Italian Prime Minister Matteo Renzi stated during a meeting of European socialist leaders held earlier this week that he would like to see students from the United Kingdom who are studying at universities in the European Union receive EU citizenship.
“If a British student decides to spend two, three, four years in a European university, we are studying now if it is possible to give him a European passport,” Matteo Renzi told reporters in Brussels.
Renzi said the plan was also discussed at a previous meeting he attended in Berlin with German Chancellor Angela Merkel and French President Francois Hollande. According to Reuters, he added that many throughout European Union, from politicians to university officials, feel the Brexit to be a disadvantage for the youth of Britain. He said:
“We are really sad for the new generation, particularly the new generation who lives and studies in the UK, but this is democracy.”
The proposal could be popular among British students who are now uncertain about their future options and rights as they study in EU countries after the recent EU referendum.
Jo Shelley of CNN writes that poll taken shortly before the referendum vote found 73% of voters under the age of 25 wanted to remain a part of the EU. The national margin was found to be 52-48% in favor of leaving on the June 23 vote.
Renzi, however, is cautious about the next move:
“[We will study] if it’s possible to give him a European passport – Italian, French or German. But for now, nothing is sure,” said Mr Renzi.
While Renzi said a final decision had not been made on the idea, significant legal issues could get in the way. In order to avoid illegal discrimination, EU countries who grant citizenship to UK students could be forced to extend the same offer to students studying from other countries.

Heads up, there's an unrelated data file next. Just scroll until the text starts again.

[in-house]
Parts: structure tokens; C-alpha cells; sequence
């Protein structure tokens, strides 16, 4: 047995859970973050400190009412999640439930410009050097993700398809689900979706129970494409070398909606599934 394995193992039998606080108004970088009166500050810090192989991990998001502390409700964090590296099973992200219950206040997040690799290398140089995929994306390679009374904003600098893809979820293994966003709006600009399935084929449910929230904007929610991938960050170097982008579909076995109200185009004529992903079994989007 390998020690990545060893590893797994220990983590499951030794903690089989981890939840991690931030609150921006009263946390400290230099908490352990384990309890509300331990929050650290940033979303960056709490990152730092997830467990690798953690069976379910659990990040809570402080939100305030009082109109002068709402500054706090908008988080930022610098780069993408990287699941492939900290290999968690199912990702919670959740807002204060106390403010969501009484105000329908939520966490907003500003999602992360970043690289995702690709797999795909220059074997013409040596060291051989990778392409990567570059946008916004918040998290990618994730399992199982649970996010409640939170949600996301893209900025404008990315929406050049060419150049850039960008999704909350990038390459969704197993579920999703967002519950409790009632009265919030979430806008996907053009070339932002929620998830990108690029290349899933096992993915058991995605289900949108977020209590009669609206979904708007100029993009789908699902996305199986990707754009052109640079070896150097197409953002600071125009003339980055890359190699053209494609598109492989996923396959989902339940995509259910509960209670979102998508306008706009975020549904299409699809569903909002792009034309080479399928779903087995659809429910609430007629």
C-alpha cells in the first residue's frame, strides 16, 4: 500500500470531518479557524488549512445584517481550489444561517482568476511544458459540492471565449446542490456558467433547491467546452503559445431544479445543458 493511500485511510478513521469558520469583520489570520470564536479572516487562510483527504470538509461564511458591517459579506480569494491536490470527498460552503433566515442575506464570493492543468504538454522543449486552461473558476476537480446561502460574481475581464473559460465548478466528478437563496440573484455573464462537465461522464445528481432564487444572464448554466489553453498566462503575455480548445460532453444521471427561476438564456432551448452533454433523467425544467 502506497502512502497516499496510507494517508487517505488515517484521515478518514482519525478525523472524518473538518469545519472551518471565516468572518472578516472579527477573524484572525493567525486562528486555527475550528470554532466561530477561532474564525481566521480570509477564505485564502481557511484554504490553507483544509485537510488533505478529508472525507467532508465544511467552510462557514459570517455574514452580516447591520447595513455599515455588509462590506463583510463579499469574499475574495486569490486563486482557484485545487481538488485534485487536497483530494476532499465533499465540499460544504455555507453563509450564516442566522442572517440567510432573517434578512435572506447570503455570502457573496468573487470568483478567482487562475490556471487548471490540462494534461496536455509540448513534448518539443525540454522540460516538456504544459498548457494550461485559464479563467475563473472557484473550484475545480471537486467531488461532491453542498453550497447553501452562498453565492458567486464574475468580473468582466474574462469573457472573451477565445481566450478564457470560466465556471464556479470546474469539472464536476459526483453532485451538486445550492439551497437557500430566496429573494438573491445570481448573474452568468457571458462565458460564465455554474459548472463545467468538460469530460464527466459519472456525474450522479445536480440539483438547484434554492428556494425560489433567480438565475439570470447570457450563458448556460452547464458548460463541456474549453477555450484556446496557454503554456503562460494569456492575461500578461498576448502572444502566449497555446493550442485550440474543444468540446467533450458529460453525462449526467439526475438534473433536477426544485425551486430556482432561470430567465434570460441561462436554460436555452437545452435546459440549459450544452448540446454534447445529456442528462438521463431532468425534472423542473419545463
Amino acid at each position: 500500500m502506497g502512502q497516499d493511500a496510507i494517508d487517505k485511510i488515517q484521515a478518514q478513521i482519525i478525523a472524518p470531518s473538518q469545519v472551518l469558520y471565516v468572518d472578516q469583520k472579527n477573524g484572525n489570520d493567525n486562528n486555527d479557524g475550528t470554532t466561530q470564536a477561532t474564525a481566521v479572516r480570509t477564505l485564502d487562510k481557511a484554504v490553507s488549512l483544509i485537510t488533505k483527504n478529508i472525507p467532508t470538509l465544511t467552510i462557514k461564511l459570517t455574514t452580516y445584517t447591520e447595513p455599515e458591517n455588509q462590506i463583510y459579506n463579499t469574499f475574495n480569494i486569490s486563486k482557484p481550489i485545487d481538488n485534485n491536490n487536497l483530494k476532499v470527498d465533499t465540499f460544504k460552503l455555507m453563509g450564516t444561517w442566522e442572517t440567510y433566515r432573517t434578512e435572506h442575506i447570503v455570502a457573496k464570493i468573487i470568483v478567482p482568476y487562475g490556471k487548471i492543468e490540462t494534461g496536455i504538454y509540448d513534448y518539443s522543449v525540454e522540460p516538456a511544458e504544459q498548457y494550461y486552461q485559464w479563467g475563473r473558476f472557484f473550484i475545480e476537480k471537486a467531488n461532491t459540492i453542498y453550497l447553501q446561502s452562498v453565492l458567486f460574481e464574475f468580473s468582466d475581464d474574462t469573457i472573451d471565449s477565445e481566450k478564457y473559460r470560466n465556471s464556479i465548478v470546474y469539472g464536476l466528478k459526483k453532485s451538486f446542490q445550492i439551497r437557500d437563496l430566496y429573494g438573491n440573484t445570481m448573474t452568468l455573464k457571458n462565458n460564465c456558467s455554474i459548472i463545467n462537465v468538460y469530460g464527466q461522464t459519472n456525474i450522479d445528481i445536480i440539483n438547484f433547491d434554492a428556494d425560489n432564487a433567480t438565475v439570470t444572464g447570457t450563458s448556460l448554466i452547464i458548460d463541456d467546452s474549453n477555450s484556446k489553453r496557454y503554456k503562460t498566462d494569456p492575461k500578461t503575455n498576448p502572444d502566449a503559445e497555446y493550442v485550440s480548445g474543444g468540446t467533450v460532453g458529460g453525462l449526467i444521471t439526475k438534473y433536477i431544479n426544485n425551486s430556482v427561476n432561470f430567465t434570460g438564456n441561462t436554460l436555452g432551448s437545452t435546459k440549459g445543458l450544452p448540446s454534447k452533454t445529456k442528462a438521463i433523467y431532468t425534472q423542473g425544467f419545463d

Meanwhile, the UK universities minister Jo Johnson has already reassured EU students studying at schools in the UK, telling those already enrolled as well as those set to begin this fall that their funding would be honored as long as they remain enrolled in the school.
In addition, Goldsmiths, University of London has promised that it would freeze tuition rates for EU students up to and including courses beginning in 2018-19. Doing so ensures students that their status will not change as long as they are studying, reports Sean Coughlan for the BBC.
Currently, students from the EU are treated equally to students from the UK and pay the same tuition fees. However, if EU students are to be considered “international” students, their fees would end up being much higher.
UK universities are also looking for a better understanding of how the Brexit vote will affect research funding. Data from the Royal Society finds the UK received €8.8 billion in direct EU research funding between 2007 and 2013 while contributing €5.4 billion. While the UK could pay to become an “associate” member of the EU’s research program, it would lose all control over how any research was directed.
Renzi, however, remains committed to expanding options for UK students within the EU:
“The people who study in European universities, in my view, must have the European citizenship and the European passports, so I’m ready to create some initiatives for the people who come from the UK,” Renzi said.